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Tried-and-True or Something New?

Nov 06, 2015 10:15 am

Isn't it interesting that thiazide diuretics invented in 1958 are still the mainstays of hypertension therapy today?

While decades of drug development have improved treatment options, some of our older drugs are harder to improve upon. The same can be said for old movies and new movies, or classic literature and current best sellers. Which do you prefer or rely on?

Imagine you’re the managing a World Series game 7. It’s the bottom of the ninth and your team is behind 3-2. You’re down to your last out, last batter and there is a runner in scoring position. You have to choose the next batter who will save or lose the game. Who will you choose - the 15 year veteran, future Hall of Famer, with a .310 lifetime batting average or the young, rookie phenom, who leads the league in batting?

Are you conservative or an opportunist? Do you choose the safe or aggressive option?

Rheumatologists are confronted with multiple therapeutic decisions each day. When faced with uncontrolled disease, there is often an urgency to right the ship and improve the patient’s quality of life. Is the decision being made by a seasoned monacled practitioner who opts for time-tested, standards of care or are you an aggressive, tattooed, true-believer in newer agents with novel mechanisms. Is this a choice based on your psychobiology or flip of a coin?

I know the usual practitioner answer is that choices are based on data, experience, patient preference and payor rules. However, I would suggest that the choice between older and newer drugs is even more complex.

I believe this question is best answered at both ends of the disease spectrum, when a physician is either making an initial choice of therapy in early disease or a treating a patient with well-established disease and having to choose third or fourth next best therapy.

In newly diagnosed RA, methotrexate is a hands-down favorite largely because you’re supposed to use your best drugs first. The fact that methotrexate is hands-down the preferred first-line DMARD for the treatment of active new RA is a testimony to the staying power of older proven agents. Methotrexate is the standard because no drug has been able to consistently outperform it by any measure: 1) ACR 20 responses; 2) longevity and durability of use; and 3) a manageable safety profile.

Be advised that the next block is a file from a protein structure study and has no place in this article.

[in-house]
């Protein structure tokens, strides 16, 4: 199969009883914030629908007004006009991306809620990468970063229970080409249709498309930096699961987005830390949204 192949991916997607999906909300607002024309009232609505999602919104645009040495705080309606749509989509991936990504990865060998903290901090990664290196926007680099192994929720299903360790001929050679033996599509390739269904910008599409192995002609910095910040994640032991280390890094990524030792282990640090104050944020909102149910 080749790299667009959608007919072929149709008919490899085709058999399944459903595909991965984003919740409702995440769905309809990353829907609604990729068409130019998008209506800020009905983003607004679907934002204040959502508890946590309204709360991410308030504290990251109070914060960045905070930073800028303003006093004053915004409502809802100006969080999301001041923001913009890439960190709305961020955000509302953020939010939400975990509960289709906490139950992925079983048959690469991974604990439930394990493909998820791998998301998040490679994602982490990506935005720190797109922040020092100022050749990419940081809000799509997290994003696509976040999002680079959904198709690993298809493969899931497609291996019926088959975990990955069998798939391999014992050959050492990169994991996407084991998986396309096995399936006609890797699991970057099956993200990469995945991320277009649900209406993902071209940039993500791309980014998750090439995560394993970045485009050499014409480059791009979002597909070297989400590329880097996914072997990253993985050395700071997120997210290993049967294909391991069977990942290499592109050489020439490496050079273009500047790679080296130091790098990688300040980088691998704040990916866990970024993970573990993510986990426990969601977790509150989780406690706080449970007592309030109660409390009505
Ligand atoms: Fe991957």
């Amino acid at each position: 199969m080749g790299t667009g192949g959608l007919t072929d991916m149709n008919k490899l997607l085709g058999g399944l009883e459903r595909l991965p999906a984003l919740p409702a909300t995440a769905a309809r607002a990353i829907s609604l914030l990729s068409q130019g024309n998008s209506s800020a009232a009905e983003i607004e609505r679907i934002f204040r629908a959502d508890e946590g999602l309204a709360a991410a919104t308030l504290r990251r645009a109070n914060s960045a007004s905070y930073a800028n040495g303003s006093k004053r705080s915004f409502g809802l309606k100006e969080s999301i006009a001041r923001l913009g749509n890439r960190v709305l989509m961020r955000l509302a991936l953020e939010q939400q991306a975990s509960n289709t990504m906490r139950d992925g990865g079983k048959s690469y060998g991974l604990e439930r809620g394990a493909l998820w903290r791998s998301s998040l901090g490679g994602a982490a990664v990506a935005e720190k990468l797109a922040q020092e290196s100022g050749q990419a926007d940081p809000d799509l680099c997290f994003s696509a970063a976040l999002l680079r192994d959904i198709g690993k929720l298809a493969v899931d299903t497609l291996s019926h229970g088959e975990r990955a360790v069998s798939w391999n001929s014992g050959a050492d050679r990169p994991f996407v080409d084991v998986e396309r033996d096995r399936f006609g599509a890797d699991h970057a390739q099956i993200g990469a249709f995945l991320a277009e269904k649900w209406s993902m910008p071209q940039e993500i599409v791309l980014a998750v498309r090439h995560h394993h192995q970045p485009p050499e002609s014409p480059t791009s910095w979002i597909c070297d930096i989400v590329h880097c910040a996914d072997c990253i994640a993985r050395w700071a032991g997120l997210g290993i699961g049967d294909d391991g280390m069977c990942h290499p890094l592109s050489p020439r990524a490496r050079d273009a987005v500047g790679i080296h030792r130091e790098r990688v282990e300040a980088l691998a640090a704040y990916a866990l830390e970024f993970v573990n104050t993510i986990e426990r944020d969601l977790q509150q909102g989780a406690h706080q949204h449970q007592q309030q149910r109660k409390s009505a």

When choosing the next best therapy in patients with established disease, it's hard to know which is best, safest and most appropriate. As discussed above, complex decisions like this are governed by many issues, proclivities, fears and finances. Someday, personalized or precision medicine will clarify the way, but until then we continue to see ways to better optimized treatment. I would prefer more optimization of choices before optimization of outcomes.

Lastly, you didn’t get to be manager because of your youth and inexperience. Your choice of batters is likely to be influenced by the psychology of change. Malcolm Gladwell wrote about adopting change in “Tipping Point” and psychologists call this the diffusion principal. Basically early adopters of change are called “innovators” and “early adopters” and those who are reticent to change are the “laggards”.

Which category do you belong in?
• innovators – more educated, more prosperous and more risk-oriented
• early adopters – younger, more educated, tended to be community leaders, less prosperous
• early majority – more conservative but open to new ideas, active in community and influence to neighbors
• late majority – older, less educated, fairly conservative and less socially active
• laggards – very conservative, had small farms and capital, oldest and least educated

The author has no conflicts of interest to disclose related to this subject
Dr. Cush is the Executive Editor of and also Co-Edits the online textbook 
Dr. Cush is a Professor of Internal Medicine at The University of Texas Southwestern Medical School, in the Rheumatic Diseases Division in Dallas, Texas. 
Dr. Cush's interests include medical education, novel drug development, rheumatoid arthritis, spondyloarthritis, drug safety, and Still's disease/autoinflammatory syndromes. He has published over 140 articles and 2 books in rheumatology.
He can be followed on twitter: @RheumNow

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